If Haese can show that his counsel's assistance was deficient, he must then prove the second prong of the Strickland test. To prove that the ineffective assistance of counsel prejudiced his defense, Haese "must show that 'there is a reasonable probability that, but for counsel's unprofessional errors, the result of the proceeding would have been different.' " Pratt v. Cain, 142 F.3d 226, 232 (5th Cir.1998) (quoting Strickland, 466 U.S. at 694, 104 S.Ct. 2052). A "reasonable probability" is a probability to undermine confidence in the outcome of the proceeding. Id. Thus, the second prong focuses on whether counsel's deficient performance renders the result of the trial unreliable or the proceeding fundamentally unfair. Lockhart v. Fretwell, 506 U.S. 364, 372, 113 S.Ct. 838, 122 L.Ed.2d 180 (1993).


Haese argues that his counsel provided ineffective assistance by failing to present an enormous amount of testimonial and documentary evidence that would have impeached the government's key witnesses and supported his theory of defense. The government, however, asserts that this evidence fails to support the ineffective assistance of counsel claims. After hearing oral argument and reviewing the parties' briefs and the record, this Court finds that the government's contention is correct. We therefore hold that Haese has failed to sufficiently prove both prongs of the Strickland test.

Motion In Limine


This Circuit reviews a district court's exclusion of evidence for an abuse of discretion. Guillory v. Domtar Industries Inc., 95 F.3d 1320, 1329 (5th Cir.1996). Furthermore, if this Court finds an abuse of discretion in the admission or exclusion of evidence, we review the error under the harmless error doctrine. United States v. Skipper, 74 F.3d 608, 612 (5th Cir.1996). Finally, we must affirm evidentiary rulings unless they affect a substantial right of the complaining party. Id.


The government filed a pretrial Motion In Limine to exclude evidence that Haese had cooperated with the Federal Home Loan Bank Board ("FHLBB") and the FBI in connection with financial transactions unrelated to those charged in the indictment. The district court granted the motion. Haese maintains that the district court abused its discretion in granting the government's Motion In Limine. We hold that the district court did not abuse its discretion.


Haese asserts that the government failed to understand the purpose for which he offered proof of his cooperation with government officials. Haese maintains that the evidence was not offered to demonstrate his good character, but rather, to show his innocent state of mind and lack of criminal intent in the very transaction at issue. Haese contends that this is permitted under FED. R. EVID. 404(b). The government correctly notes that this Court has previously ruled that a defendant may not use specific acts circumstantially to prove lack of intent. United States v. Marrero, 904 F.2d 251, 260 (5th Cir.), cert. denied, 498 U.S. 1000, 111 S.Ct. 561, 112 L.Ed.2d 567 (1990). This tactic attempted by Haese is not only disfavored, it is not permitted. Id.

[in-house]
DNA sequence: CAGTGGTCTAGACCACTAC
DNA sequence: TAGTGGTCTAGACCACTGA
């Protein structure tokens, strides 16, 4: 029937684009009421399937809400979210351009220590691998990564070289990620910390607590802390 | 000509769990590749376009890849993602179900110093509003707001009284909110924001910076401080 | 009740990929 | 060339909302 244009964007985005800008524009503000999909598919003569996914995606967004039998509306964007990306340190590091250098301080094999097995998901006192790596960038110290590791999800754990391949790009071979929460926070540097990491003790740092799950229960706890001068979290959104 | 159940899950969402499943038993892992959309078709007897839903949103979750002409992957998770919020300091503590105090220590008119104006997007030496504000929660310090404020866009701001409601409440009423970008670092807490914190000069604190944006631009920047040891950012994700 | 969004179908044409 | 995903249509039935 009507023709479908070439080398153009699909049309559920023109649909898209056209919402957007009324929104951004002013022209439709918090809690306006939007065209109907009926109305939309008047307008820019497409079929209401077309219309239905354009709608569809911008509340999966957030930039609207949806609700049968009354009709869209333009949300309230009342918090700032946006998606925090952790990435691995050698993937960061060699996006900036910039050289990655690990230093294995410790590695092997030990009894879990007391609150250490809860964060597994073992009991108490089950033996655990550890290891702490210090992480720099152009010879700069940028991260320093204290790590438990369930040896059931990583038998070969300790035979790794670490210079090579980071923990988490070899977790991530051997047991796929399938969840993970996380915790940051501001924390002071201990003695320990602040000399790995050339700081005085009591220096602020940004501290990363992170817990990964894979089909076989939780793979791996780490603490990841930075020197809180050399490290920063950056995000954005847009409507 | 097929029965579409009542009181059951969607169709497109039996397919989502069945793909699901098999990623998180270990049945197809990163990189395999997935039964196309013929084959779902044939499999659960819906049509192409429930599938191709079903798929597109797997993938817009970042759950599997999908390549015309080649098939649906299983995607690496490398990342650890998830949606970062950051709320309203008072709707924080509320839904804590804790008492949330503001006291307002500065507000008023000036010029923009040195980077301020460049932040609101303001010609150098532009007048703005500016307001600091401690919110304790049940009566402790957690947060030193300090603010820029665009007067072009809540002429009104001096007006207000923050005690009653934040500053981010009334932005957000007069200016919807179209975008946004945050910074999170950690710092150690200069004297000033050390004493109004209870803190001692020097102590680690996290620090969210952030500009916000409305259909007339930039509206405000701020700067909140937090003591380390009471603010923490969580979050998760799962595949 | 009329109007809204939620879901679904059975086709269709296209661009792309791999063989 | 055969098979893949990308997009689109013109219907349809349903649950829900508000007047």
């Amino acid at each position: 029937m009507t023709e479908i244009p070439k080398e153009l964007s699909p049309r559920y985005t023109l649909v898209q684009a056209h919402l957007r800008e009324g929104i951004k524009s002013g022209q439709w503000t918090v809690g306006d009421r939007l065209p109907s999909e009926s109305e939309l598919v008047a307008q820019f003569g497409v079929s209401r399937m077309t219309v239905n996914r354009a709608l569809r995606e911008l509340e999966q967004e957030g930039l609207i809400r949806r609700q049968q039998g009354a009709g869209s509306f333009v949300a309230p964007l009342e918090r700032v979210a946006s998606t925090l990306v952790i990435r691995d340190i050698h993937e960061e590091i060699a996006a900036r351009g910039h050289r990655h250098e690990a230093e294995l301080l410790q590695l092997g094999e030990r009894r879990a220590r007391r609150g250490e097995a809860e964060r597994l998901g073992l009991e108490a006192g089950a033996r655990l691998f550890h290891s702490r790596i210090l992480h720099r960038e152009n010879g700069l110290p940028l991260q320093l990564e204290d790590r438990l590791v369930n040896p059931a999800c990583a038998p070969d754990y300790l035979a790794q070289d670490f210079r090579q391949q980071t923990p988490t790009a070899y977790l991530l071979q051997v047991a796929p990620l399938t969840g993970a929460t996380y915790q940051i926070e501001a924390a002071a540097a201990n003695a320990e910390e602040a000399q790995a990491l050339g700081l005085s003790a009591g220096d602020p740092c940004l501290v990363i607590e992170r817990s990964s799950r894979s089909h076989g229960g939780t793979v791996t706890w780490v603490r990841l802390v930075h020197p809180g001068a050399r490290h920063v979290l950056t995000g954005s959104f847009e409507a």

Haese suggests that this case is similar to United States v. Lowery, 135 F.3d 957 (5th Cir.1998). In Lowery, we reversed the defendant's conviction because the district court granted an overly-broad Motion In Limine and excluded relevant exculpatory evidence essential to the theory of defense. The overly-broad motion left the defendant with his hands tied. This is clearly not the situation in this case.

Evidentiary hearing


A district court's failure to conduct an evidentiary hearing is reviewed for abuse of discretion. United States v. Cervantes, 132 F.3d 1106, 1110 (5th Cir.1998). It is well established "that a conviction obtained through false evidence, known to be such by representatives of the State, must fall under the [due process guarantee]." The same occurs when the State, although not soliciting false evidence, permits it to go uncorrected upon its appearance. Napue v. Illinois, 360 U.S. 264, 269, 79 S.Ct. 1173, 3 L.Ed.2d 1217 (1959). Thus, a defendant's convictions must be reversed on due process grounds where the government knowingly elicits, or fails to correct, materially false statements from its witnesses. See United States v. Martinez-Mercado, 888 F.2d 1484, 1492 (5th Cir.1989). In order to establish a Napue violation, the defendant must show (1) the statements in question are actually false; (2) the prosecution knew that the statements were false; and (3) the statements were material. United States v. O'Keefe, 128 F.3d 885, 893 (5th Cir.1997), cert. denied, --- U.S. ----, 118 S.Ct. 1525, 140 L.Ed.2d 676 (1998).


Haese first asserts that the government knowingly used perjured testimony in securing his conviction and is therefore entitled to an evidentiary hearing. The government notes that this is contrary to Haese's position during the section 2255 hearing. In addition, the government maintains that Haese is in the same position that he would have been if his counsel had filed a timely appeal and attacked his original conviction. Thus, he would not have been entitled to an evidentiary hearing under such circumstances and is not entitled to a hearing now.


The government contends that although Assomull and Kane testified inconsistently it does not demonstrate that one of them lied. It correctly notes that in a similar situation such contradictions were found to be at most, representative of a conflict in the testimony of the two witnesses. United States v. Miranne, 688 F.2d 980, 989 (5th Cir.1982), cert. denied, 459 U.S. 1109, 103 S.Ct. 736, 74 L.Ed.2d 959 (1983). In addition, the credibility of witnesses and weight to be given to their testimony are generally questions within the province of the jury. United States v. Millsaps, 157 F.3d 989, 994 (5th Cir.1998). Moreover, the government maintains that even if one of the witnesses has perjured himself, Haese has failed to support this claim with evidence that the government had knowledge of the perjury. This Court agrees with the government and we find that the district court did not abuse its discretion in denying Haese an evidentiary hearing.